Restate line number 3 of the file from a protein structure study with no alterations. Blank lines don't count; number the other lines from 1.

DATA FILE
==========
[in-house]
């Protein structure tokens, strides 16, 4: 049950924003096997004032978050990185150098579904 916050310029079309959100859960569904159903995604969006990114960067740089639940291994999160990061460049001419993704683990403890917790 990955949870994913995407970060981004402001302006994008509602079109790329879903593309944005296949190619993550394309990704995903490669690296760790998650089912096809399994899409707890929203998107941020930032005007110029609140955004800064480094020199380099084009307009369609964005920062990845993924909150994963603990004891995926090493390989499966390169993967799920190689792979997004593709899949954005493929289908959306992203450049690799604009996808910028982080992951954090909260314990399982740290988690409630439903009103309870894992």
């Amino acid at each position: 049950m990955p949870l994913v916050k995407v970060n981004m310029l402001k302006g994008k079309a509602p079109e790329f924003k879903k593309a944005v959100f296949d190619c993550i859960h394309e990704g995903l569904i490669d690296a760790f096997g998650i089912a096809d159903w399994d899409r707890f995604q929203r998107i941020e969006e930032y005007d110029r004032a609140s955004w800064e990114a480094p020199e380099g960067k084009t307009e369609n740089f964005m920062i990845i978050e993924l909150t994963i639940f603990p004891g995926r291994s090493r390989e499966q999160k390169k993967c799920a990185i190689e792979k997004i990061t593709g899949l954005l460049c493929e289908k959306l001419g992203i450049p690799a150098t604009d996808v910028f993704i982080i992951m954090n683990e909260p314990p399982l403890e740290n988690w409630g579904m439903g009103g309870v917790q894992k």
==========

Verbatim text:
């Amino acid at each position: 049950m990955p949870l994913v916050k995407v970060n981004m310029l402001k302006g994008k079309a509602p079109e790329f924003k879903k593309a944005v959100f296949d190619c993550i859960h394309e990704g995903l569904i490669d690296a760790f096997g998650i089912a096809d159903w399994d899409r707890f995604q929203r998107i941020e969006e930032y005007d110029r004032a609140s955004w800064e990114a480094p020199e380099g960067k084009t307009e369609n740089f964005m920062i990845i978050e993924l909150t994963i639940f603990p004891g995926r291994s090493r390989e499966q999160k390169k993967c799920a990185i190689e792979k997004i990061t593709g899949l954005l460049c493929e289908k959306l001419g992203i450049p690799a150098t604009d996808v910028f993704i982080i992951m954090n683990e909260p314990p399982l403890e740290n988690w409630g579904m439903g009103g309870v917790q894992k």